A family of thin materials
Two-dimensional (2D) materials have attracted interest because of the unusual properties that emerge in these confined structures. There is a growing family of 2D metal carbides and nitrides known as MXenes that contain an odd number of layers in which metals (M) sandwich carbon or nitrogen (X) layers. VahidMohammadi et al. reviewed the progress in synthesizing this growing library of materials. Mixed-metal combinations can be used, as well as a range of surface terminations, making it possible to tune the properties. However, there are still challenges in improving the synthesis methods and developing techniques that can be scaled up.
Science, abf1581, this issue p. eabf1581
Appreciation of the fact that synthesis of two-dimensional (2D) materials does not necessarily require van der Waals bonded layered precursors led to discovery of many new materials, including MXenes—2D carbides and nitrides of transition metals, produced by selective etching of strongly bonded layered solids. Ti3C2 was first reported in 2011 and set the stage for synthesis of Ti2C, Ta4C3, and other MXenes from their MAX phase precursors, demonstrating three types of possible structures (M2X, M3X2, and M4X3). M5C4 was later produced, further increasing the structural diversity and bringing the number of theoretically possible compositions to more than 100, including those with in-plane and out-of-plane ordering of the metal atoms. Considering various surface terminations of MXenes, the number of distinct compositions increases by another order of magnitude. The ability of MXenes to form carbonitrides and solid solutions suggests a potentially infinite number of compositions and opens a new era of computationally driven atomistic design of 2D materials.
MXenes add a large number of building blocks, mainly metallic conductors, to the family of 2D materials, most of which are dielectrics, semiconductors, or semimetals. By using tunable properties of MXenes, one can build devices ranging from transistors to supercapacitors, batteries, antennas, and sensors from 2D nanosheets by using additive manufacturing or other coating and processing techniques. MXenes have already shown a variety of electronic, optical, chemical, and mechanical properties, and the concept of MXetronics (all-MXene optoelectronics) has been proposed. High electronic conductivity allows their use in current collectors, interconnects, and conductive inks. MXenes possess electrochemically and chemically tunable plasmonic properties, with interband transitions and plasmon resonance peaks covering the entire ultraviolet, visible, and near-infrared range, which allow their electrochromic and photothermal therapy applications. Their strong interaction with electromagnetic waves from terahertz to gigahertz frequencies is used in electromagnetic interference shielding and communication. Redox activity of transition metal atoms on the MXene surface enables electrochemical energy storage in batteries and supercapacitors as well as electrocatalysis. Controlled spacing between the 2D sheets is used for separation of gases, water purification, and dialysis. The surface charge of MXenes allows aqueous processing without surfactants or binders as well as formation of liquid crystals. Organic molecules, polymers, and ions can be intercalated between MXene layers, allowing properties tuning and multilayer assemblies. Nontoxic and environmentally friendly titanium-based MXenes, built of abundant elements, and their hybrids and composites with polymers, ceramics, and metals are particularly attracting considerable attention.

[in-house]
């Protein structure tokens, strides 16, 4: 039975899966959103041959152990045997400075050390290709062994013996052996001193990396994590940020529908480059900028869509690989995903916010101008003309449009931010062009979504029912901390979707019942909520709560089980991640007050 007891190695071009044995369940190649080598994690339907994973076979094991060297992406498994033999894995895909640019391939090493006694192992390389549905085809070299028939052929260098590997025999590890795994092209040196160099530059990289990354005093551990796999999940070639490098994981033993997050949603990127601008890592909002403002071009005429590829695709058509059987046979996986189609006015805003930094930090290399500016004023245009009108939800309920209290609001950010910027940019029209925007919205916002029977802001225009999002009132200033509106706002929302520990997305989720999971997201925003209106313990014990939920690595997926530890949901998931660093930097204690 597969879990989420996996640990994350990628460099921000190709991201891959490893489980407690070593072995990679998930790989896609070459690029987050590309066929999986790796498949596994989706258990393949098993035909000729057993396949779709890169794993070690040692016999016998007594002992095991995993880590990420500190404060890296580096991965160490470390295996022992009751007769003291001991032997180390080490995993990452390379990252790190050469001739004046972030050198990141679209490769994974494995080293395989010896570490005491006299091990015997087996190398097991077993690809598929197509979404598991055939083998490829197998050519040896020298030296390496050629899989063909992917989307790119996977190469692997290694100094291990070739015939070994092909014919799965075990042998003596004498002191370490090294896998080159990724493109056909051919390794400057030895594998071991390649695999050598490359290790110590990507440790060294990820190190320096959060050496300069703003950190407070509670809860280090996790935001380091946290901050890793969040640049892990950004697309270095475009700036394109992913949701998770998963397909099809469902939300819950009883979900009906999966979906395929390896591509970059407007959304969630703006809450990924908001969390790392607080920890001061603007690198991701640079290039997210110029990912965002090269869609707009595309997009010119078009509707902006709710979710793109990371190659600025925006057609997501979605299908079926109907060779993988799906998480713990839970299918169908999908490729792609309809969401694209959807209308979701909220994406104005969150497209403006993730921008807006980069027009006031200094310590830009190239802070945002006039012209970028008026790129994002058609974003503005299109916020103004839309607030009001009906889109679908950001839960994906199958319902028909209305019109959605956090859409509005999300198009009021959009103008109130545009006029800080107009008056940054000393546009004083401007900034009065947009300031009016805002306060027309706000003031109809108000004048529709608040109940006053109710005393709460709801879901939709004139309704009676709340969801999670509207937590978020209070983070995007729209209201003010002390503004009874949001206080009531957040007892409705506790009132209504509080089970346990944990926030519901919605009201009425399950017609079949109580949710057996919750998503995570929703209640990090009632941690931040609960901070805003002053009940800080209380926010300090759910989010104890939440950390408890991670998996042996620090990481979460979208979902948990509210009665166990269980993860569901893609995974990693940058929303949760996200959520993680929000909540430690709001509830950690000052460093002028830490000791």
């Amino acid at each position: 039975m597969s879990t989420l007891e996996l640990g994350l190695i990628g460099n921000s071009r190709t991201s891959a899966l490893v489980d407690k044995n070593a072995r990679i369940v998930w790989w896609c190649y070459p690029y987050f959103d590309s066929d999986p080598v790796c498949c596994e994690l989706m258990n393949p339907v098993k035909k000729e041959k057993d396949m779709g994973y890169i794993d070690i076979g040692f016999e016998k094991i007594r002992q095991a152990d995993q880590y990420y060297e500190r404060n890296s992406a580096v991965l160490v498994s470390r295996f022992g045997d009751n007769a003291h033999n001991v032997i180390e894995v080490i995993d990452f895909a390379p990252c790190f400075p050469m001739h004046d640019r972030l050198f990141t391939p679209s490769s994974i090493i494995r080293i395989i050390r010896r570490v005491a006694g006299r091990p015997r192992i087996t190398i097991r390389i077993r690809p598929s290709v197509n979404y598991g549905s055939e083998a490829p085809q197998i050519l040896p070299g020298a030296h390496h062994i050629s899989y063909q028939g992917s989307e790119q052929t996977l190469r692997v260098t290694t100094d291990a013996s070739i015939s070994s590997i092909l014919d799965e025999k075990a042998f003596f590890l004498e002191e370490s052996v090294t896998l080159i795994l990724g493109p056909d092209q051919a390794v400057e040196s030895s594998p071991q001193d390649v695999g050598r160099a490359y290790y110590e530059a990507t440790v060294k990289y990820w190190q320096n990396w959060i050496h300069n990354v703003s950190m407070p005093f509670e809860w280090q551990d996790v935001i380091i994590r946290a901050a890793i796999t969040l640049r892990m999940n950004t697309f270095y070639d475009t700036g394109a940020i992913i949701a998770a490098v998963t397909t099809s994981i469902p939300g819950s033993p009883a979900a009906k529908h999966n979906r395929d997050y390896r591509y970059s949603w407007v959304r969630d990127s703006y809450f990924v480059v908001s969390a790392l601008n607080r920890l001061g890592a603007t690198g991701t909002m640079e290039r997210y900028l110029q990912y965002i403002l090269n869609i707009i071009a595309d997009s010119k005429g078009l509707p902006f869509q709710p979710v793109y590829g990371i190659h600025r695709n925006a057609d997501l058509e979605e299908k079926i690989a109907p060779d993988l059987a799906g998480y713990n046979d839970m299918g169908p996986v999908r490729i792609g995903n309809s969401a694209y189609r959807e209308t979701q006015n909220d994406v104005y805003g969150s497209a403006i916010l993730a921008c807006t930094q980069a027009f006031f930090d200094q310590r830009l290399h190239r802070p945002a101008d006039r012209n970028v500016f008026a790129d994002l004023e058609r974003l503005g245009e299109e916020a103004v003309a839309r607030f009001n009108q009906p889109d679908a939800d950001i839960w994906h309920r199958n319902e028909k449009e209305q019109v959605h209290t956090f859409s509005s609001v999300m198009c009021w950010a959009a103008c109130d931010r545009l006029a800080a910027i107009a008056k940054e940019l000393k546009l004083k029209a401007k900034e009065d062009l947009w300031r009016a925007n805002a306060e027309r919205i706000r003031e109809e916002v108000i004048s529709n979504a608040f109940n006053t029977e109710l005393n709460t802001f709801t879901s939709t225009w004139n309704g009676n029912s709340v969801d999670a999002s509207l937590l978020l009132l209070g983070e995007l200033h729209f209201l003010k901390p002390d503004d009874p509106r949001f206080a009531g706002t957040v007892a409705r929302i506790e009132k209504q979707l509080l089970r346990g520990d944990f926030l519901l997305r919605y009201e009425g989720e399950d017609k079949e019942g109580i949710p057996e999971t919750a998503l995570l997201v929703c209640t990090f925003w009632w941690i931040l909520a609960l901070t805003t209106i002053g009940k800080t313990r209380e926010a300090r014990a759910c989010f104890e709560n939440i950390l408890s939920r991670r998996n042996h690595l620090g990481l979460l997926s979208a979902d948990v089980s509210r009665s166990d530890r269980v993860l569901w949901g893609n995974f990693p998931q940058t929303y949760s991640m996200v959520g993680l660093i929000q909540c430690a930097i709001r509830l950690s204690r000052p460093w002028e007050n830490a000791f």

While progress has been made on the preparation of carbide MXenes, synthesis of nitrides is trailing behind. Vapor phase synthesis is needed for integration of MXenes on chips using current microfabrication device technology. Large-scale, environmentally friendly synthesis methods are the key to wide use of MXenes in future additive manufacturing technologies. Precise control of the structure and surface chemistry, including defects and strain engineering, should pave the way to theoretically predicted intrinsically semiconducting, topologically insulating, and ferromagnetic MXenes as well as other discoveries in MXene physics and chemistry. Mechanically strong, environmentally stable, and highly conductive MXenes may have a major impact on flexible, printable, and wearable self-powered electronics. However, the use of MXenes in combination with other 2D materials to build heterostructures and devices by self-assembly from solution is perhaps the most exciting prospect.
A decade after the first report, the family of two-dimensional (2D) carbides and nitrides (MXenes) includes structures with three, five, seven, or nine layers of atoms in an ordered or solid solution form. Dozens of MXene compositions have been produced, resulting in MXenes with mixed surface terminations. MXenes have shown useful and tunable electronic, optical, mechanical, and electrochemical properties, leading to applications ranging from optoelectronics, electromagnetic interference shielding, and wireless antennas to energy storage, catalysis, sensing, and medicine. Here we present a forward-looking review of the field of MXenes. We discuss the challenges to be addressed and outline research directions that will deepen the fundamental understanding of the properties of MXenes and enable their hybridization with other 2D materials in various emerging technologies.